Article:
Can their losses be restored? Or – considering the fragments in the photograph above – can the broken pieces be put together again?
If 1994 didn’t do the trick – and couldn’t reasonably have been expected to, on its own – the lingering injustice of the years since is that South Africa has yet to properly face up to the challenge of providing an answer.
The African National Congress and those who favour land expropriation as a means of exacting justice and achieving redress think they have the answer in the drive for expropriation without compensation, the Expropriation Bill and the moves to amend the property clause in the Constitution.
The argument against it – vigorously promoted by the Institute of Race Relations, among others – is routinely misrepresented as an attempt to preserve the status quo, sometimes referred to as ‘apartheid property relations’ (intended to mean that whites keep the land they own and occupy and never mind the rest).
Real public interest
Viewed in these terms, opposition to the expropriation drive can be made to look like resistance to what is ‘just and equitable’ and what is in ‘the public interest’. But the real public interest lies in what we do with the future, not the past.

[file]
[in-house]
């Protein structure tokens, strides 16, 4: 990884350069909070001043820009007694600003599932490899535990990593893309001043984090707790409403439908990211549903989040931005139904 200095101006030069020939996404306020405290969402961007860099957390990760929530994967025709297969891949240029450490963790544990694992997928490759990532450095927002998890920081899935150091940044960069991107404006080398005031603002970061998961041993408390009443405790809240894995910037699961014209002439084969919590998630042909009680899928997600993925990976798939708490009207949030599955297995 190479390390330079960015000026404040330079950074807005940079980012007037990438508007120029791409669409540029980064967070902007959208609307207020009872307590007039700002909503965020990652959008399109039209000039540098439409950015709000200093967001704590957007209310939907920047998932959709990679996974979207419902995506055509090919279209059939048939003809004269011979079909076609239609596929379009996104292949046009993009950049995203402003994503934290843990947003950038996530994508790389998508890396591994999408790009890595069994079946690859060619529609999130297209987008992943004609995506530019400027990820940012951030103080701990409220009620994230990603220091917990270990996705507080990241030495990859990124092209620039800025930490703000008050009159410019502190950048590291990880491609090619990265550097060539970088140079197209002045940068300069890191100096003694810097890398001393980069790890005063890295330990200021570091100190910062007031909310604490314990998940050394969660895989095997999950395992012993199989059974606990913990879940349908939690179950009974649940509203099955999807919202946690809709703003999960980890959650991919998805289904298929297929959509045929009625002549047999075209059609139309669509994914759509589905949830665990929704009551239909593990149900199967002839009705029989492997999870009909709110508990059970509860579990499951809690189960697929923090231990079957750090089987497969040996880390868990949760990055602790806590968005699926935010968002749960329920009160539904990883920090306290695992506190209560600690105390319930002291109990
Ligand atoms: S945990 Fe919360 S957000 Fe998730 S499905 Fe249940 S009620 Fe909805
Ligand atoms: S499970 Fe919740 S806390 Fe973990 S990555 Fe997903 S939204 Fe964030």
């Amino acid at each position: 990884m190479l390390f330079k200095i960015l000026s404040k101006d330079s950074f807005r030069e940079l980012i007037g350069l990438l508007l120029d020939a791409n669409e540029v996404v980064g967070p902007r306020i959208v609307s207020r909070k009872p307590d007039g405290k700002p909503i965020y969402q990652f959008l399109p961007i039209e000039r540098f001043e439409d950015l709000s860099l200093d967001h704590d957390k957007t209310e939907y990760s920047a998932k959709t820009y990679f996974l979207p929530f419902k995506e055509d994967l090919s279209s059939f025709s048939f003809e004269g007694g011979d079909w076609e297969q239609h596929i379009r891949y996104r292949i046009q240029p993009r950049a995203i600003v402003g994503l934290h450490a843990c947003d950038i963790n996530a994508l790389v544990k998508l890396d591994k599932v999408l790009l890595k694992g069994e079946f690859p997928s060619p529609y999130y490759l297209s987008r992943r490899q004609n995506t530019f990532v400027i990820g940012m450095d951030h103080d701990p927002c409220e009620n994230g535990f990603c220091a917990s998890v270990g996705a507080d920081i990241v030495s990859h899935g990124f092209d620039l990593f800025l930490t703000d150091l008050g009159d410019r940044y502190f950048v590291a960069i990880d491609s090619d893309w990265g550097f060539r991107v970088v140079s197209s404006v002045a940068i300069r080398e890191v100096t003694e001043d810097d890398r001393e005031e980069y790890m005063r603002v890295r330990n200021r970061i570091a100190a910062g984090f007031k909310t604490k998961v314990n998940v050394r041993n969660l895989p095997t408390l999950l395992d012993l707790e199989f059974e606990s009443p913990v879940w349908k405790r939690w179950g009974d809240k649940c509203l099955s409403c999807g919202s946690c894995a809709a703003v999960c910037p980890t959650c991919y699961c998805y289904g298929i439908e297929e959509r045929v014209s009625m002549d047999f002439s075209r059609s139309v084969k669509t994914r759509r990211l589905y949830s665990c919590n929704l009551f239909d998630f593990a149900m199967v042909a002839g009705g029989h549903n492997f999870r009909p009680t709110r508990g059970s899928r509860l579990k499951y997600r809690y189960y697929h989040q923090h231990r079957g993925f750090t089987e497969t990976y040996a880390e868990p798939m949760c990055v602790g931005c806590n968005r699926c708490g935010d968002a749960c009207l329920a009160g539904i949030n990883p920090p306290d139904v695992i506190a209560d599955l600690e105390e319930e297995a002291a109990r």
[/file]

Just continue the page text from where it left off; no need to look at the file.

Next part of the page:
Even leaving aside the now crippling deficiencies of the ANC government, its corruption, cronyism and incompetence, granting powers to a state to intrude once more to try to remake the landscape – as in District Six and elsewhere over decades – will only produce new victims and new resentments and leave to its successors a country with yet more broken things that will defy repair.
South Africa doesn’t have to repeat its history, but it will do so if it fails to admit the cost of trying.
My own appropriated fragments of ‘District Six’ memory remind me of the tail end of my conversation with Rashaad Fataar in 2016. He was, by then, long settled elsewhere in Cape Town, but I wondered if he ever thought of returning to live in District Six, considering his sentiments about being forced to leave.